Dave Alvin and Jimmie Dale Gilmore don’t immediately make for the most obvious of pairings. Alvin is the mellow singer-songwriter and founding guitarist for the 80’s SoCal roots rockers the Blasters. Gilmore, over a decade his senior, is the hard-scrabble Texas songwriter best known as a member for the short-lived West Texas hippie-country pioneers the Flatlanders. But the two longtime friends decided to record an album togetherafter a brief co-headlining tour in 2017.
The result, Downey to Lubbock, is a delightful surprise to fans of the Americana veterans, and a fascinating roots music excavation that merges Delta blues, Western swing and early rock & roll.
Gilmore and Alvin trade off vocals on this majority-covers LP, singing songs by everyone from Woody Guthrie to Fifties and Sixties R&B star Lloyd Price, as Alvin’s resonant baritone provides a gentle counterweight to Gilmore’s high-lonesome Texas moan. Highlights include their aching cover of former Kingston Trio singer John Stewart’s 1969 “July, You’re a Woman,” and the conjunto-influenced rendition of Chris Gafney’s “The Gardens.”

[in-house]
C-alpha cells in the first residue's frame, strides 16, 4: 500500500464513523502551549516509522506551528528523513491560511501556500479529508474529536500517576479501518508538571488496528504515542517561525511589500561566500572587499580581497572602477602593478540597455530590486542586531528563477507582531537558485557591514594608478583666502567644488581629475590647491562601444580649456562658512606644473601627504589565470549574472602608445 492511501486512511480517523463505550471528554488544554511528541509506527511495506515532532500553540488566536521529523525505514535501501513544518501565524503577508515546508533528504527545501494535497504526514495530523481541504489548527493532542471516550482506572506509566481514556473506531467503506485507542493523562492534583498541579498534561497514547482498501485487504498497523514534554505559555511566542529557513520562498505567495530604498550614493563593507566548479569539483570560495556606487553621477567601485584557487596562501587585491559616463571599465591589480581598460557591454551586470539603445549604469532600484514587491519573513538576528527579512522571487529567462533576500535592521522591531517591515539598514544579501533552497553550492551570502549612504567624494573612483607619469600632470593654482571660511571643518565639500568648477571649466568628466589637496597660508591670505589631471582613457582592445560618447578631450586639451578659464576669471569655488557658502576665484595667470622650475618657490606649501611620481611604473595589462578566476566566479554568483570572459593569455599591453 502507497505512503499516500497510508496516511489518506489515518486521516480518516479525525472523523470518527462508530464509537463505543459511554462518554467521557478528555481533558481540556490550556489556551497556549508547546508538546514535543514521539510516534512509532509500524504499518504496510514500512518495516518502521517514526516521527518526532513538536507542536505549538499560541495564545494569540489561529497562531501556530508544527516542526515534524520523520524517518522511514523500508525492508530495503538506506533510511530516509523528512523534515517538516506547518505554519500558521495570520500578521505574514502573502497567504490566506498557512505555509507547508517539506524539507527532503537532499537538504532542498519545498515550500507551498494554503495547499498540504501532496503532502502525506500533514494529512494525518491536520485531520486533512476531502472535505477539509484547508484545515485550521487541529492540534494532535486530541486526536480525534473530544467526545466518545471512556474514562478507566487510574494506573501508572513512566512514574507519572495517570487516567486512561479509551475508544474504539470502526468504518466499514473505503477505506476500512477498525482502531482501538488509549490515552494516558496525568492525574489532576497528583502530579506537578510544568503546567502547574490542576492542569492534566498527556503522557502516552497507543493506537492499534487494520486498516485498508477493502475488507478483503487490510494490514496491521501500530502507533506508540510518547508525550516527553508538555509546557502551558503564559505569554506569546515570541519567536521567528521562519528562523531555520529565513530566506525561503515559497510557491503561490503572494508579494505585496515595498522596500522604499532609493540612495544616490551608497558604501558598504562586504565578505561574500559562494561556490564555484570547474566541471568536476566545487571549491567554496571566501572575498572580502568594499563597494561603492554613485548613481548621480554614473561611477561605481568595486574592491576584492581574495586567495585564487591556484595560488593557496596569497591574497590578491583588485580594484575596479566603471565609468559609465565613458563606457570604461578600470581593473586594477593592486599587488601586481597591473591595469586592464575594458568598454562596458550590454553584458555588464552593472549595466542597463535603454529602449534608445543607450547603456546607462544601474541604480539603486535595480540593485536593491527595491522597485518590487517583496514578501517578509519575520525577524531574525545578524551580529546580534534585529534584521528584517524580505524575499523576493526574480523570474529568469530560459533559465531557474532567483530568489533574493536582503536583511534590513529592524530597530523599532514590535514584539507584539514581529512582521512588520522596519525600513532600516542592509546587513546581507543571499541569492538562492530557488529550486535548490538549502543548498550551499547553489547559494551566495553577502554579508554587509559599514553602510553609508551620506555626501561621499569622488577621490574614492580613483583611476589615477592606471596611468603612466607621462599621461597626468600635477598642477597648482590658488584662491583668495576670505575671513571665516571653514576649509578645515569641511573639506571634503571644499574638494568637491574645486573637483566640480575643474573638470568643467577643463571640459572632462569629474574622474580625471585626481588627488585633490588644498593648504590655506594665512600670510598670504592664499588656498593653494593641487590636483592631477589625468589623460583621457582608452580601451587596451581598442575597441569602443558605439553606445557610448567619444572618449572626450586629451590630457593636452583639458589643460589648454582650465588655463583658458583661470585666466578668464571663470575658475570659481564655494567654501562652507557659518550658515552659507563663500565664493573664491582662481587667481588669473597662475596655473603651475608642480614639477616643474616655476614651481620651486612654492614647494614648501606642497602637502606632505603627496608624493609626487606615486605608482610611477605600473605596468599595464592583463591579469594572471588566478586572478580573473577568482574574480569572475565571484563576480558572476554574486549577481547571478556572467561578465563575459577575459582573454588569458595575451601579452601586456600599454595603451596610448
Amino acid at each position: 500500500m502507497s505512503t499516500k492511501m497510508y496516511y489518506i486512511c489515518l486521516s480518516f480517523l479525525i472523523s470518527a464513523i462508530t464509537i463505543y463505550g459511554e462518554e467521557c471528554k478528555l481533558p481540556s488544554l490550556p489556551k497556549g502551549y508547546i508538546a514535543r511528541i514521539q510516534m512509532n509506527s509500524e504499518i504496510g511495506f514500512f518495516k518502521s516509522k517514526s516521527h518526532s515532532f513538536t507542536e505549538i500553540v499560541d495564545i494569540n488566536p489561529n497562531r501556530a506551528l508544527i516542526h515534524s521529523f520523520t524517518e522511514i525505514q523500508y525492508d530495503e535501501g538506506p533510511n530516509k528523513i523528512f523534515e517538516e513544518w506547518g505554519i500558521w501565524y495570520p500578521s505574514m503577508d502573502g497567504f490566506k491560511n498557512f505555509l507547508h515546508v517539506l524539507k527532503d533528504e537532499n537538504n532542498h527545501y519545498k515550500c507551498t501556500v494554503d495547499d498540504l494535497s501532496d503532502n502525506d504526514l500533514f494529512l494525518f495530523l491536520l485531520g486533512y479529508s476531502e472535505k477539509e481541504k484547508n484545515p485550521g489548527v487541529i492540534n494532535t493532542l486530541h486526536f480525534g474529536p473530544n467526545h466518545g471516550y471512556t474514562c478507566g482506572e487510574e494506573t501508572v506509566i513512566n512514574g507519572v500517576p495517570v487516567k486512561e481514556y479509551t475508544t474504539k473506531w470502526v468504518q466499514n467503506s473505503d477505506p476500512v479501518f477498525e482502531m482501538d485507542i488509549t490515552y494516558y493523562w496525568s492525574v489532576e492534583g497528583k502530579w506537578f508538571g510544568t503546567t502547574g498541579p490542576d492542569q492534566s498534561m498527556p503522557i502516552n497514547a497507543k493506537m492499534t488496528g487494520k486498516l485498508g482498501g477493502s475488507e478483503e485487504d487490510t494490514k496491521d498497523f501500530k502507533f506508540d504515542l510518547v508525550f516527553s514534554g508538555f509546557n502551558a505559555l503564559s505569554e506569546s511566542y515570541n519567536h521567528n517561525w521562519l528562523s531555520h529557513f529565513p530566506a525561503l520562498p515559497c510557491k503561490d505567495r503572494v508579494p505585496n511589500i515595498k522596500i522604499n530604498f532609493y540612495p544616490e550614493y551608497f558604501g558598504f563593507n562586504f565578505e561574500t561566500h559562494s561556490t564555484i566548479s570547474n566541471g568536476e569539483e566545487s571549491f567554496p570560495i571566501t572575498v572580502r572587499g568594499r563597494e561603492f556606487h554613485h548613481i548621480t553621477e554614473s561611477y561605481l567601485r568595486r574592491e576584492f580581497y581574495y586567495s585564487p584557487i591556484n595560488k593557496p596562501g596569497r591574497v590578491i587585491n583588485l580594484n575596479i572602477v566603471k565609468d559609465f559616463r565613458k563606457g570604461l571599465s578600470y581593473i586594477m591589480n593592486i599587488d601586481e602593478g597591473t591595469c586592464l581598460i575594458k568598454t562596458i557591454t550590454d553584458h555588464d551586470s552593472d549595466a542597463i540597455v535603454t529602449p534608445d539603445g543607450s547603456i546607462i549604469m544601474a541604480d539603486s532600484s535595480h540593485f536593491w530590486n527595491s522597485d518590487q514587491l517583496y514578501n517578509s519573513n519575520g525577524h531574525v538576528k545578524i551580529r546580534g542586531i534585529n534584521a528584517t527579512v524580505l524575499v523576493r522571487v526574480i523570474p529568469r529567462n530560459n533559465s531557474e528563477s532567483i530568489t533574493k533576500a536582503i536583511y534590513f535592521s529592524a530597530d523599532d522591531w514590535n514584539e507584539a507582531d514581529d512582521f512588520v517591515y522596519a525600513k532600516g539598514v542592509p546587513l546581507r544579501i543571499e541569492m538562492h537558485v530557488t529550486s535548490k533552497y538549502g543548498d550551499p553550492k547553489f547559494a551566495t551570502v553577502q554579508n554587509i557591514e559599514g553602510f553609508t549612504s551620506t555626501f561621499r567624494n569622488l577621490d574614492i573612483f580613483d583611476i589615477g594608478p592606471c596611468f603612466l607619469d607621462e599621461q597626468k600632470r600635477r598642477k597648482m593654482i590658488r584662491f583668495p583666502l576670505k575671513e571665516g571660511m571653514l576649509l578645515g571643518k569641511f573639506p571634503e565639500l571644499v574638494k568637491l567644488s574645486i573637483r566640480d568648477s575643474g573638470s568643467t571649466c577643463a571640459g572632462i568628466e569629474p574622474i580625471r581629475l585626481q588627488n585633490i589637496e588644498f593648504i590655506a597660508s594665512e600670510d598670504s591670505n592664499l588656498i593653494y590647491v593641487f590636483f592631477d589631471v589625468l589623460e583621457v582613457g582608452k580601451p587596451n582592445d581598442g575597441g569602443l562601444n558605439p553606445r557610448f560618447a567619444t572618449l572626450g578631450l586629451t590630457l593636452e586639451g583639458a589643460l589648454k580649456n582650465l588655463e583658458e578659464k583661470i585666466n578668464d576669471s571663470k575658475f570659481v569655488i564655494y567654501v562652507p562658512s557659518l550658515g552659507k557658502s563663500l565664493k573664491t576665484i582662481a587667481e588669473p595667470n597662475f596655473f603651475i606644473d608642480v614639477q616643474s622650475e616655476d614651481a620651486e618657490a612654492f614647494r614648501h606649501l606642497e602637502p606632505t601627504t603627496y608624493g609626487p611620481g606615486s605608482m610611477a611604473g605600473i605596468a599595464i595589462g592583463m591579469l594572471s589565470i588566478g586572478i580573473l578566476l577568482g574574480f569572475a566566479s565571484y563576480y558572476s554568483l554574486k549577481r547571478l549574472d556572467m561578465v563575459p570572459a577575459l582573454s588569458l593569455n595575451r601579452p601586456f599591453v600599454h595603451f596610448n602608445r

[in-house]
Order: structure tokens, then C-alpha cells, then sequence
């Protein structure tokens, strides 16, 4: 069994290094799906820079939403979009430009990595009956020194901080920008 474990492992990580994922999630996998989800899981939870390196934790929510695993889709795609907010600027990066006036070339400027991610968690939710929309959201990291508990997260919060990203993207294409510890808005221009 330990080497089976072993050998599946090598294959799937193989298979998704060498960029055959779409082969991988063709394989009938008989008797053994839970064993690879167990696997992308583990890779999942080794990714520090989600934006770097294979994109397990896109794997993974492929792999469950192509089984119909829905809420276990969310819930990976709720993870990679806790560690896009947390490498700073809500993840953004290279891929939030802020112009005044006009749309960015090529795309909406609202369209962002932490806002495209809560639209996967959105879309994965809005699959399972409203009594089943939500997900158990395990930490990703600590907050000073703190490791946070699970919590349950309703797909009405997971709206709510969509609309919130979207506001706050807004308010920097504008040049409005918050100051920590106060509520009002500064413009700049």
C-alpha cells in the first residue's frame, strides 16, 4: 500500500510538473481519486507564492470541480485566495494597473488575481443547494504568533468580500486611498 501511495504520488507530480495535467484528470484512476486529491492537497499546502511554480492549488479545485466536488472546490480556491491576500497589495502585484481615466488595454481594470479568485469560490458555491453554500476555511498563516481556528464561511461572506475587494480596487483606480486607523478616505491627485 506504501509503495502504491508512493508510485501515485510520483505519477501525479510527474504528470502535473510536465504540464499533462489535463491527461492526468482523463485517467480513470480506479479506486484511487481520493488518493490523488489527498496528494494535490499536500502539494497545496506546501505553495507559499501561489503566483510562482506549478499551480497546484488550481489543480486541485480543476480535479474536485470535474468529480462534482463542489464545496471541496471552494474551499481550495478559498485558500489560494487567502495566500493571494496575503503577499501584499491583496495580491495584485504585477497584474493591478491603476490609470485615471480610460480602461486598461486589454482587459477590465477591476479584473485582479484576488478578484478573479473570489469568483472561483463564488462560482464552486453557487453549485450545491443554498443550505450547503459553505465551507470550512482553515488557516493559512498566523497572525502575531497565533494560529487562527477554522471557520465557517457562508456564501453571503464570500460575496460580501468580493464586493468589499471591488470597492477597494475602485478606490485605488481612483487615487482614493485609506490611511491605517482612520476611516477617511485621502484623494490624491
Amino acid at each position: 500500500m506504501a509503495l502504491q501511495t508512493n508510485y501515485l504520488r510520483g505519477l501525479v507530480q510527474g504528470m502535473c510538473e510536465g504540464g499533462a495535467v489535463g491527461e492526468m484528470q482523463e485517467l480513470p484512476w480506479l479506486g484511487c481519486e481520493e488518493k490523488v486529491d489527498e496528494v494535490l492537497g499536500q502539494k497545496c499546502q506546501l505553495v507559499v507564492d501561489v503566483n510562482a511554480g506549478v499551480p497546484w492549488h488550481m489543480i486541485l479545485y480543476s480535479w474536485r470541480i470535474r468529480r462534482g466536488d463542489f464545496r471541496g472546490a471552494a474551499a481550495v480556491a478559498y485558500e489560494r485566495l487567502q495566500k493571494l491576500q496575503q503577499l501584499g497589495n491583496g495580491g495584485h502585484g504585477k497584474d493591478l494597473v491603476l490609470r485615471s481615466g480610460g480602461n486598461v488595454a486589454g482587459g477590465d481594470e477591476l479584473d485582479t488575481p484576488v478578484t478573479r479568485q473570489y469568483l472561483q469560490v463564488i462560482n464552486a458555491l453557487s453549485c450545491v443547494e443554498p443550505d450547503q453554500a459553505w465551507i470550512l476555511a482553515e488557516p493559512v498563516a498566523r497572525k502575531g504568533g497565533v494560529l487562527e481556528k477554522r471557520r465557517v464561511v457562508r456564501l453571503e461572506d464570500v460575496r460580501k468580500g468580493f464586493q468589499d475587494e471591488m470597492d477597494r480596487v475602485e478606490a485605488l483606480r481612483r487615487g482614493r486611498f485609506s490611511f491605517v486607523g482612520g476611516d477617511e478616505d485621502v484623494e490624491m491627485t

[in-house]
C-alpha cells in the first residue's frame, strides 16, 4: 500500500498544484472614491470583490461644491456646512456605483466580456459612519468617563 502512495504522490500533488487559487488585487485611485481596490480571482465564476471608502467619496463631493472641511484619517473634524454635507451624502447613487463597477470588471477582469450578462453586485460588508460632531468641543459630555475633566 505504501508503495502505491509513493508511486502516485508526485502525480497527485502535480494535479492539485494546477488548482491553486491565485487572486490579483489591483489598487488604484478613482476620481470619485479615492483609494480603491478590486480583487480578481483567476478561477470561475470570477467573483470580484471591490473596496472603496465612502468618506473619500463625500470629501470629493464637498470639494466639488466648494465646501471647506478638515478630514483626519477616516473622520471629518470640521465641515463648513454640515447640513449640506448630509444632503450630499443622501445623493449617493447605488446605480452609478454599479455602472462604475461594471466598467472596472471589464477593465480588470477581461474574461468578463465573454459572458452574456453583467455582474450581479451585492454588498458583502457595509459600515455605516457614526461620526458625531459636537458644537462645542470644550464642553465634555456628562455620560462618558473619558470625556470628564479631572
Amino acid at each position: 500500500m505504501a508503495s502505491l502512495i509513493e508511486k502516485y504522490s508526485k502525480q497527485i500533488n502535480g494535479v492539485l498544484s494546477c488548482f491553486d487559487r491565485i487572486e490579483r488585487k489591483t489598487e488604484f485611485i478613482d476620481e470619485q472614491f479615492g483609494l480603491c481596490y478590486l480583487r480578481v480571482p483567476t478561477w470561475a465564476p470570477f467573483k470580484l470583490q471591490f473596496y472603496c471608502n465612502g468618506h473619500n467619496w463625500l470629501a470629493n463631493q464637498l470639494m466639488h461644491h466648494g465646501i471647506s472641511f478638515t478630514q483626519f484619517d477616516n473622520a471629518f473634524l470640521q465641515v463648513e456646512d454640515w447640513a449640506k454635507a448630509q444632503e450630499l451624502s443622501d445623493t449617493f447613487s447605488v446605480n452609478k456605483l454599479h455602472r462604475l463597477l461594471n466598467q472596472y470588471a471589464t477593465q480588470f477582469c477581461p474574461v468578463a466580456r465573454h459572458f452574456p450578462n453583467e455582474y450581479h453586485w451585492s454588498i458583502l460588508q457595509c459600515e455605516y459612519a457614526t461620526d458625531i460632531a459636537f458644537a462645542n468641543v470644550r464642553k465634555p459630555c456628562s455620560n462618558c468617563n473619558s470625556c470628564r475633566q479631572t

The album’s two originals are both shining moments. The title track traces the two singer’s origin stories with a well-earned bravado and witty self-consciousness, while “Billy the Kid and Geronimo” is a moving tale of redemption written by Alvin that serves as a fitting bookend towards the end of the LP.
For the most part, Downey to Lubbock serves, simply, as a lesson in roots blending, a conceptual covers records that splits the difference between Bakersfield and Amarillo. The first (of hopefully more) efforts from Gilmore and Alvin is, indeed, a love letter to their theoretically distinct musical upbringings that ultimately celebrates just how many deep musical roots the two singers ultimately shar